The Spirit and the Lord’s Servant

The Spirit of the Lord GOD is upon me…to proclaim the year of the Lord’s favor, and the day of vengeance of our God” (vv. 1–2b).

- Isaiah 61:1–3

Isaiah’s vision of the salvation of the world through the reflection of God’s glory in faithful Israel is glorious indeed (Isa. 60). His wisdom in overturning what sinners define as glory and power is seen in His use of the small nation of Israel as the vehicle to draw great nations and kings to Himself (vv. 1–3). The Lord proves His grace and love for Israel in blessing this undeserving people with the world’s riches. Innumerable camels, symbolizing the wealth and goods of trade, will bring wares to Zion (vv. 4–7). All enmity between nations will cease and city gates will be left freely open because there will be no evildoers to invade (v. 11). Violence will be gone as peace and righteousness rule the people (vv. 17b–18). Moreover, God’s people, Jew and Gentile alike, will experience the greatest covenant blessing of all—the presence of the Lord Himself among His children as their light and glory (vv. 19–22; see Lev. 26:10–11).

But who accomplishes all of this? The prophet has already answered this question. The Messiah must come as the ideal Israel, fulfilling Israel’s vocation to be a light to the world, dying an atoning death for His people, and rising again to rule creation in perfect righteousness (Isa. 9:6–7; 42:1–7; 49:1–7; 52:13–53:12). Today’s passage reinforces this point in its first-person description of the one who comes “to proclaim the year of the Lord’s favor” (61:1–3). Although some commentators have said otherwise, the speaker in Isaiah 61 cannot be the prophet himself. Isaiah nowhere else describes himself in such lofty terms or in a manner that ascribes the same kind of authority to himself as the preacher here. More importantly, there are numerous conceptual similarities between the figure of Isaiah 61:1–3 and the messianic figure described elsewhere by the prophet. Consider, for example, the parallels between the preacher of Isaiah 61 and the Davidic king of Isaiah 11. The Spirit of the Lord rests upon both individuals (11:2; 61:1). Righteousness adorns the Son of Jesse in 11:5, and in 61:3, the preacher’s work effects righteousness in the people. Both figures speak words of immense power (11:4; 61:2).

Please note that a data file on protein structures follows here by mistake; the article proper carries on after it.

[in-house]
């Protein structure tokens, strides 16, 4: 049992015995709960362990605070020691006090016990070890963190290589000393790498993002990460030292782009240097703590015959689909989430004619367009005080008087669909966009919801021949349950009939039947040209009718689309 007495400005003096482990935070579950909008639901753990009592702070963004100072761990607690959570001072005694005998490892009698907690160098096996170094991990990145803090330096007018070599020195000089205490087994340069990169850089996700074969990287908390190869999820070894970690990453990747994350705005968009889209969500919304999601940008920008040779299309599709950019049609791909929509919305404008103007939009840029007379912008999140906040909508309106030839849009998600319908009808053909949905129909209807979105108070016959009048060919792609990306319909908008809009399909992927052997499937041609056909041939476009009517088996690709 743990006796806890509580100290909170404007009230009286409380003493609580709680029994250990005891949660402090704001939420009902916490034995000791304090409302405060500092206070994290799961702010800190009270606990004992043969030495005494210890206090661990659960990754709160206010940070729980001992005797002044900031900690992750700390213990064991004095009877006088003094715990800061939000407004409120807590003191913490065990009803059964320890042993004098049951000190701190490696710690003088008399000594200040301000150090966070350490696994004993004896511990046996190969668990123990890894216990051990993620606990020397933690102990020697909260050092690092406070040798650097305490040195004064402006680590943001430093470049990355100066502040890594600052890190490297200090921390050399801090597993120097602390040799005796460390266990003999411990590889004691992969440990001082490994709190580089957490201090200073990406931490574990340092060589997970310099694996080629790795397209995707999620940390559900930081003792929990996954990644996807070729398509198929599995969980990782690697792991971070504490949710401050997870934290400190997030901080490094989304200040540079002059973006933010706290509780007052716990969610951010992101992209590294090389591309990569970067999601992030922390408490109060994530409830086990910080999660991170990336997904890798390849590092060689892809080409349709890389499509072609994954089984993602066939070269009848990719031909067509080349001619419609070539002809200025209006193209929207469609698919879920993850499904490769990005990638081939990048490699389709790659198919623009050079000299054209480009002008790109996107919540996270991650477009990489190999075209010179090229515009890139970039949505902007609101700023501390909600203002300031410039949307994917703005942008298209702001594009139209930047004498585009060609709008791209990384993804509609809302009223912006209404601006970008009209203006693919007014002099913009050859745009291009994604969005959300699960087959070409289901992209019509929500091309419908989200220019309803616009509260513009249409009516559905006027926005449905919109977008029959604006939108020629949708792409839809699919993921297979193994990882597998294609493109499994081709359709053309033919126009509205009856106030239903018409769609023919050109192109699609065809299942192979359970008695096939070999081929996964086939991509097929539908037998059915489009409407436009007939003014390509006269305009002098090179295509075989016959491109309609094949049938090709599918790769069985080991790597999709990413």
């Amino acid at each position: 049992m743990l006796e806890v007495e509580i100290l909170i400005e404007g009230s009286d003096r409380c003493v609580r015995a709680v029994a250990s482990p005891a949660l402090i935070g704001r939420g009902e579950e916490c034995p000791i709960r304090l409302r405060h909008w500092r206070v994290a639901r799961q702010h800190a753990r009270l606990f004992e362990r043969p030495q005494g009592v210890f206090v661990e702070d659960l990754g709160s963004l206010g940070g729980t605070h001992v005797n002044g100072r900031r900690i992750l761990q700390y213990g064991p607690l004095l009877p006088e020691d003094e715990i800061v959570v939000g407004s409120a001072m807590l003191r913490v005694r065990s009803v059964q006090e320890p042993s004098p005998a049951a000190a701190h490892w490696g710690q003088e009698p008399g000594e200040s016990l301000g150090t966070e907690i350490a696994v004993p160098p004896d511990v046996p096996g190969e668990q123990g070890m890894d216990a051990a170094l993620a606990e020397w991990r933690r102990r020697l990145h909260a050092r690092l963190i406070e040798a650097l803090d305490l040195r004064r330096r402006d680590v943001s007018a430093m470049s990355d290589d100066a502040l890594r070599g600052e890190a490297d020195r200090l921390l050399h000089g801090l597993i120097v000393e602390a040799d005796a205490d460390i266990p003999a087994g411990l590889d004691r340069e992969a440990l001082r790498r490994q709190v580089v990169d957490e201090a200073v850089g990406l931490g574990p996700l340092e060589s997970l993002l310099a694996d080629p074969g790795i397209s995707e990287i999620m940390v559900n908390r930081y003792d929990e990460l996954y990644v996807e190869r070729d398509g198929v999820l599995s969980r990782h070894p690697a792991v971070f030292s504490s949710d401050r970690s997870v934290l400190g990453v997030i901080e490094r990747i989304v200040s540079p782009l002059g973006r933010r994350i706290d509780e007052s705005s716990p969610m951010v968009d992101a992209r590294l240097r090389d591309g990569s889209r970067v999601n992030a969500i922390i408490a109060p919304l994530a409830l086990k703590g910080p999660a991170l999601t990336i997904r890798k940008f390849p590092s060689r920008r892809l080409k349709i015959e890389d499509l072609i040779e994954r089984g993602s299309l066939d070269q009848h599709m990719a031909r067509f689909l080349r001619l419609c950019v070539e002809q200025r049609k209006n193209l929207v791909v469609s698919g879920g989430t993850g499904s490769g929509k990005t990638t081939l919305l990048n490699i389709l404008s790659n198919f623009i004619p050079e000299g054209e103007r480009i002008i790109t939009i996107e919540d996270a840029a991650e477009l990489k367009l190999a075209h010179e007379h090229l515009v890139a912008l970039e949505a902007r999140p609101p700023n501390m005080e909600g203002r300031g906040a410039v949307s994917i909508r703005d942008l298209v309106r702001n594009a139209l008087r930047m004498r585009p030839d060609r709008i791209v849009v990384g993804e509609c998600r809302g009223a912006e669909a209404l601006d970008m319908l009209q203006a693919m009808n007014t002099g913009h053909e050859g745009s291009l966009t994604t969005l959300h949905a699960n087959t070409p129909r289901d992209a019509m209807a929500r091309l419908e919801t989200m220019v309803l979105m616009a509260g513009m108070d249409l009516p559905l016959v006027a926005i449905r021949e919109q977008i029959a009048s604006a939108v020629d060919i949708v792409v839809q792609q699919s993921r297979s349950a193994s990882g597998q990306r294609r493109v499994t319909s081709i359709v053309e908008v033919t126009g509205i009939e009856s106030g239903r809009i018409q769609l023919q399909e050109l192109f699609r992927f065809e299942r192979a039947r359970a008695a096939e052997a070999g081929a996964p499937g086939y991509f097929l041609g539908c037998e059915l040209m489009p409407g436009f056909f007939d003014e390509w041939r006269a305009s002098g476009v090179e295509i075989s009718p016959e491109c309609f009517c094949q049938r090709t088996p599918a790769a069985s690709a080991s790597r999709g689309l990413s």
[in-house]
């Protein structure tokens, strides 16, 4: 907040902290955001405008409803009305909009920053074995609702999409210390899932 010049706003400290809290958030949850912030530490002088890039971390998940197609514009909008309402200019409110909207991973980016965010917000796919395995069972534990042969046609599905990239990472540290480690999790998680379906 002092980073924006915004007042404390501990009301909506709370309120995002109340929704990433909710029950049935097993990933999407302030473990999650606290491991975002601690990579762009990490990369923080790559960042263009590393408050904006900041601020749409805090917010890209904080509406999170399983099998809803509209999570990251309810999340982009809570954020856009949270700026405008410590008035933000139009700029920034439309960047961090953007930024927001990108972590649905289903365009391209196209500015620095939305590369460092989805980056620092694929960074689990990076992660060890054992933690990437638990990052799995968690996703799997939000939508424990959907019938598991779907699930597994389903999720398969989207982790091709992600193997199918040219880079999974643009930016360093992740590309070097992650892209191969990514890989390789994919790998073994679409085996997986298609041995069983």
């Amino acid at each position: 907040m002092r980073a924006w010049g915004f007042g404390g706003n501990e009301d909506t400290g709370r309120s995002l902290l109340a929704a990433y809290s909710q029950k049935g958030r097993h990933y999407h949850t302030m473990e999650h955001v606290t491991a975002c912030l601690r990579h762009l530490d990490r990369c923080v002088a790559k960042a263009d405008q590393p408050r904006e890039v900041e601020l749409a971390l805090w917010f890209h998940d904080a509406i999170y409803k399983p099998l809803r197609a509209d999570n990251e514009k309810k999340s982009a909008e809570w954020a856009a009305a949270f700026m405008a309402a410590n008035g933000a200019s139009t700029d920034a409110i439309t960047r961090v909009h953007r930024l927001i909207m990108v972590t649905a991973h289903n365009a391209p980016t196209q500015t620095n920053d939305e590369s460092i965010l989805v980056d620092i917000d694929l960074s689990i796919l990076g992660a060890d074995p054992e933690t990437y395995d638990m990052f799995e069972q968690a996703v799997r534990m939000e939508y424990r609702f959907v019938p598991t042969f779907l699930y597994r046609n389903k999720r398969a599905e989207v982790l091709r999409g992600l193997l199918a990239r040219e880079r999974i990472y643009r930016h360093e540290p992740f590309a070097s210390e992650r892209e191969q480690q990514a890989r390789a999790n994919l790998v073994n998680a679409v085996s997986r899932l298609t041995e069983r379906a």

We have, then, in Isaiah 61, what one commentator describes as the “climactic representation” of the Servant of the Lord. This Servant is the ideal Israel, the Davidic Messiah who frees His people not only from the captivity of human enemies but that of sin and death. In so doing, He gives eternal beauty to His own (61:3).

Coram Deo

Isaiah 61:3 indicates that one result of the Messiah’s work is to make His people “oaks of righteousness, the planting of the Lord.” This is an image of permanence, of life in God’s presence forever. John Calvin comments, “There is no other way in which we are restored to life than when we are planted by the Lord.” If we trust in Christ, we are planted in righteousness forever, and will be preserved by His hand for the sake of His eternal glory.

Passages for Further Study

Psalm 106:47
Isaiah 25:9
Romans 6:23
1 John 5:11

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